Paradigm Change? Agroecological Vegetables in Argentina

Trends / Sustainability
andresr
1319254659
Federico Roales
Dec 7, 2021
 
Who produces the food we serve at our table? Who owns the land, and how is it cultivated? Which products are used during the harvest? Who makes up the distribution chain? And finally: how do all these factors impact the final price of a single tomato?
Although still in its embryonic stage, there is a glimpse of intention among certain Argentine consumers to redefine the paradigm of food production and distribution.

Aligned with the environmentalist mandate and hand‑in‑hand with the revaluation of small regional producers, alternative models are beginning to emerge in the way we conceive the food we eat every day. It seems that the agro‑industrial model promoted since the 1990s, based on genetically modified seeds and agrochemicals applied to the transgenic1 soybean harvesting, is hitting its limit.
According to INTA2 (National Institute of Agricultural Technology), the demand for agroecological fruits & vegetables bags had doubled in Argentinian urban areas, mostly thanks to word‑of‑mouth—they don’t advertise, except on social media. These bags imply direct sales from the producer to the consumer throughout different social economy distributors, who promote fairness on the final price: it arises from a mutual consensus between producers, consumers, and retailers. In addition, they aim to generate transparency about the production processes to clarify who produces the food3.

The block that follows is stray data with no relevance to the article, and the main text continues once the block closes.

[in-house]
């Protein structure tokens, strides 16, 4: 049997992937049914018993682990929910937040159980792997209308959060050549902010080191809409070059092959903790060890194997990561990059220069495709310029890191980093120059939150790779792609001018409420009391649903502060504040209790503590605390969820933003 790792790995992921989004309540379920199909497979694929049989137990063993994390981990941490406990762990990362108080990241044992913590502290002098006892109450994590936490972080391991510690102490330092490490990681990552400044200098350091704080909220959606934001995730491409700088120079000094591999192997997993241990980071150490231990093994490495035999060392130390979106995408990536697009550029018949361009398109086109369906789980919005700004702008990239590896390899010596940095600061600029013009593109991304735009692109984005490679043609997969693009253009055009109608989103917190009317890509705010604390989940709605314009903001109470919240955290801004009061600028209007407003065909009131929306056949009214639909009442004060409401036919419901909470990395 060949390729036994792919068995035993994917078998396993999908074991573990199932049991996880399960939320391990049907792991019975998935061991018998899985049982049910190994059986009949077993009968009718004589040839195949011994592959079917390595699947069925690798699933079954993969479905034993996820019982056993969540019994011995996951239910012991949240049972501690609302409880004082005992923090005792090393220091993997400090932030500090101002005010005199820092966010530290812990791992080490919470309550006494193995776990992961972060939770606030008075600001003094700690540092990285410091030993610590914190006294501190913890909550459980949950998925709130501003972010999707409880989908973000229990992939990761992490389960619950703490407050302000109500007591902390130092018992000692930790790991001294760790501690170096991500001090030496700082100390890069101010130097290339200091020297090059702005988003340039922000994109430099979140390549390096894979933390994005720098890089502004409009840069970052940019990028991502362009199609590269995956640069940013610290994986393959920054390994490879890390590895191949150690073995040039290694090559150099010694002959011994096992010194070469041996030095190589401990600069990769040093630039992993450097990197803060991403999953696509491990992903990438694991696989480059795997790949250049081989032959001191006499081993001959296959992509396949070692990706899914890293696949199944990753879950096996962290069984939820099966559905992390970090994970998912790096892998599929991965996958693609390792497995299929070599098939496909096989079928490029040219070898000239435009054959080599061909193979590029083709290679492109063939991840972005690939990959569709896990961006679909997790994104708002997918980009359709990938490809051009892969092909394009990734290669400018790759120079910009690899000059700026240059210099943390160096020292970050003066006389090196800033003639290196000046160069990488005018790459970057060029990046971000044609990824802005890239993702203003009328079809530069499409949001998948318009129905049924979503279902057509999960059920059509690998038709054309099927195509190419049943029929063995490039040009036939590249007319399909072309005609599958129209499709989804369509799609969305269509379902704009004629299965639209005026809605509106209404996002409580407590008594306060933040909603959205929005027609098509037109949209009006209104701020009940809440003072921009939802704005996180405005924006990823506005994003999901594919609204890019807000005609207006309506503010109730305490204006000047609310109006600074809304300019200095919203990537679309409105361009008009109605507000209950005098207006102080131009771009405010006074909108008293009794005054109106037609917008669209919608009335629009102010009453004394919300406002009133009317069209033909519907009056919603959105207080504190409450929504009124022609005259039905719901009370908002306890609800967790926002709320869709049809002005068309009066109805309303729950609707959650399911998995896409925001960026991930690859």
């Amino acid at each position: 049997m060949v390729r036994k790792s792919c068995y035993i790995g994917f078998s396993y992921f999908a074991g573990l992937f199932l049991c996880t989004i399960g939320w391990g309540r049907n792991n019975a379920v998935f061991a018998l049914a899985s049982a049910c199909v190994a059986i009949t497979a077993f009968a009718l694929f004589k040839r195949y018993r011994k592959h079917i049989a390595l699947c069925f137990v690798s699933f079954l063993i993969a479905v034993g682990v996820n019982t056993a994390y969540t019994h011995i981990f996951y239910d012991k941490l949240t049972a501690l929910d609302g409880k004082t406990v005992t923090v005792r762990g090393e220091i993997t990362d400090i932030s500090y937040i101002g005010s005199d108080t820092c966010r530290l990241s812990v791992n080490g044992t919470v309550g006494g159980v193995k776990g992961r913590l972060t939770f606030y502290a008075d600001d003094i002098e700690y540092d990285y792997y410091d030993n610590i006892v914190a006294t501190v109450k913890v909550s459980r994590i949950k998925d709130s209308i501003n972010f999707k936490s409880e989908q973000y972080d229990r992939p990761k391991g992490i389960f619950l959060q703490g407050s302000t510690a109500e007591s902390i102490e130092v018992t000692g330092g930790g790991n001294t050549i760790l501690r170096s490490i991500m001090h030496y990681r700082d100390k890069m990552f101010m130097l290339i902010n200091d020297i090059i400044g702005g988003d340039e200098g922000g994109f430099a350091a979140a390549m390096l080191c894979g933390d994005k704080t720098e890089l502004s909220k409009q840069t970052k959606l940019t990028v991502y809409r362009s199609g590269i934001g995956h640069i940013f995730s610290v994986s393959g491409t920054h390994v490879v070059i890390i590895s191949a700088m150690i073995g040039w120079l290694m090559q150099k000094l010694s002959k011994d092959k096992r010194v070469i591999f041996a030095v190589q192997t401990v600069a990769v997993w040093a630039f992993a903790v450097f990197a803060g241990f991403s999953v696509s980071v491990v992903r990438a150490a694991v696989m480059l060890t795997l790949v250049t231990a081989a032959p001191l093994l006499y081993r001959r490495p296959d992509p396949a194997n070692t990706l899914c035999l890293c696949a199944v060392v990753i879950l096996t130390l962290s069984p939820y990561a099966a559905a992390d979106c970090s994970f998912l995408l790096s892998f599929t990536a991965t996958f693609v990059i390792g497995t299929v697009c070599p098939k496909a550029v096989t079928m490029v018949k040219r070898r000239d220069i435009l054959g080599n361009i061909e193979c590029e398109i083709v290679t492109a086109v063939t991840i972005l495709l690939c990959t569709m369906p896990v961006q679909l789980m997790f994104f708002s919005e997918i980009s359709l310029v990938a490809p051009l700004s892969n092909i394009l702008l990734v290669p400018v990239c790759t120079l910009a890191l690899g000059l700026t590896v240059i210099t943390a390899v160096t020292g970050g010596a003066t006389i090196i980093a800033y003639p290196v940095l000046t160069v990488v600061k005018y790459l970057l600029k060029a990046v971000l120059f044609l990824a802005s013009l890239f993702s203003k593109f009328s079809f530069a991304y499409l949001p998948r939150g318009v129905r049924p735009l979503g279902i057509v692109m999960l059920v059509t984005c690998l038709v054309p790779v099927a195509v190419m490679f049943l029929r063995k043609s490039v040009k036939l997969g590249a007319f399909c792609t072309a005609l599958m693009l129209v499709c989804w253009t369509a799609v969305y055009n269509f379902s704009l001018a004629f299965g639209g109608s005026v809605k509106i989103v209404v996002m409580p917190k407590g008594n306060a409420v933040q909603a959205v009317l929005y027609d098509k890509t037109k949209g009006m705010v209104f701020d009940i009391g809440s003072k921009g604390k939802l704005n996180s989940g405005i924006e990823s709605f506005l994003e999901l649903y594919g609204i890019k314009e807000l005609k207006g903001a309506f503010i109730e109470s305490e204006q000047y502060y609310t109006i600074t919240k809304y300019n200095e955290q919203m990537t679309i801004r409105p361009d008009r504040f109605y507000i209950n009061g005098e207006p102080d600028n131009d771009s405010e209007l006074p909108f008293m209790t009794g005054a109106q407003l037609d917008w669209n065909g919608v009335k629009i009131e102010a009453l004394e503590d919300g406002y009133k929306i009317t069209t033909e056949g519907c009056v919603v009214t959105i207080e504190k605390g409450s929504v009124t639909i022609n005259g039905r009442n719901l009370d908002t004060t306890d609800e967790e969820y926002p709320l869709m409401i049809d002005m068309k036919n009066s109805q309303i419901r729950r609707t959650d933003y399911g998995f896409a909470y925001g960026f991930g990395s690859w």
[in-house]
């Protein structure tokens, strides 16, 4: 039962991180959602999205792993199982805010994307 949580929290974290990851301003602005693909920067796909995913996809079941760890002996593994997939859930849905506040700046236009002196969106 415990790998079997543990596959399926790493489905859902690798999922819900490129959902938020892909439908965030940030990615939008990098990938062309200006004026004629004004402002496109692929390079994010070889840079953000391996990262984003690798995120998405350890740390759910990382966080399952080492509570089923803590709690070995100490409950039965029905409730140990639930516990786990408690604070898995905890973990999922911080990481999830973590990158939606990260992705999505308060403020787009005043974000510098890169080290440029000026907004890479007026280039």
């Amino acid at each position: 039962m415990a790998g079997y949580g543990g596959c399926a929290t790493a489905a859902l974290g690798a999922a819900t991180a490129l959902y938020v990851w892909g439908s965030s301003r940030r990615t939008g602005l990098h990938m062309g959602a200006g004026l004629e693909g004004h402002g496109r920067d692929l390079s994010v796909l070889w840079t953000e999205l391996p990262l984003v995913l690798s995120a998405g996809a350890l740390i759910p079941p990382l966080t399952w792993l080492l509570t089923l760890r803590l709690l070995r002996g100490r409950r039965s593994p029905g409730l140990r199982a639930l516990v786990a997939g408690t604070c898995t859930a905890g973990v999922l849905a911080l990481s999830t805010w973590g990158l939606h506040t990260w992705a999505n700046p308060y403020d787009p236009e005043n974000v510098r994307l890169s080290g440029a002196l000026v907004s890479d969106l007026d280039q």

Practicing agroecology involves a different understanding of the relationship between humans and nature and prioritizes the ecological development that occurs within the system itself: harvesting the right products for each season of the year and minimizing external fertilizers4. One of the pillars of this activity is to promote and democratize a model of familiar agroecology, looking to overcome a chronic deficiency of access to land in Argentina, where only 2% of the territory produces 70% of the food consumed daily5.
The growth of these alternatives is not casual: it is closely related to consumer demands. Although meat and animal products are one of the main exports in Argentina, according to our Visual GPS Research 40% of Argentinian consumers declared that they eat less meat and more plant‑based food in the last year to support sustainable practices. And they expect brands to support this commitment: 1 in 2 Argentinian consumers think that a company should educate people about best practices in sustainability.
"Visualizing and making food production processes visible has an impact on consumers' purchasing decisions."
Our customers seem to have understood consumers’ desire: searches for “Huerta” (Orchard) (+1700%) or “Ecología” (Ecology) (+350%) have grown exponentially in Argentina over the last year. However, less than 1% of the most commonly‑used visuals show the cultivation and the production processes (from the soil to the table) of the food we eat.

We should bear in mind that sustainable practices have no way back. In the upcoming years, consumers will pay close attention to the journey that raw materials take before reaching them and will prioritize those brands that can make their practices transparent by explaining their cooperation towards environmental conservation. This becomes essential in the way food is shown in imagery: whether for cooking, shopping or delivery, the context suggests that visualizing and making food production processes visible has an impact on consumers' purchasing decisions.
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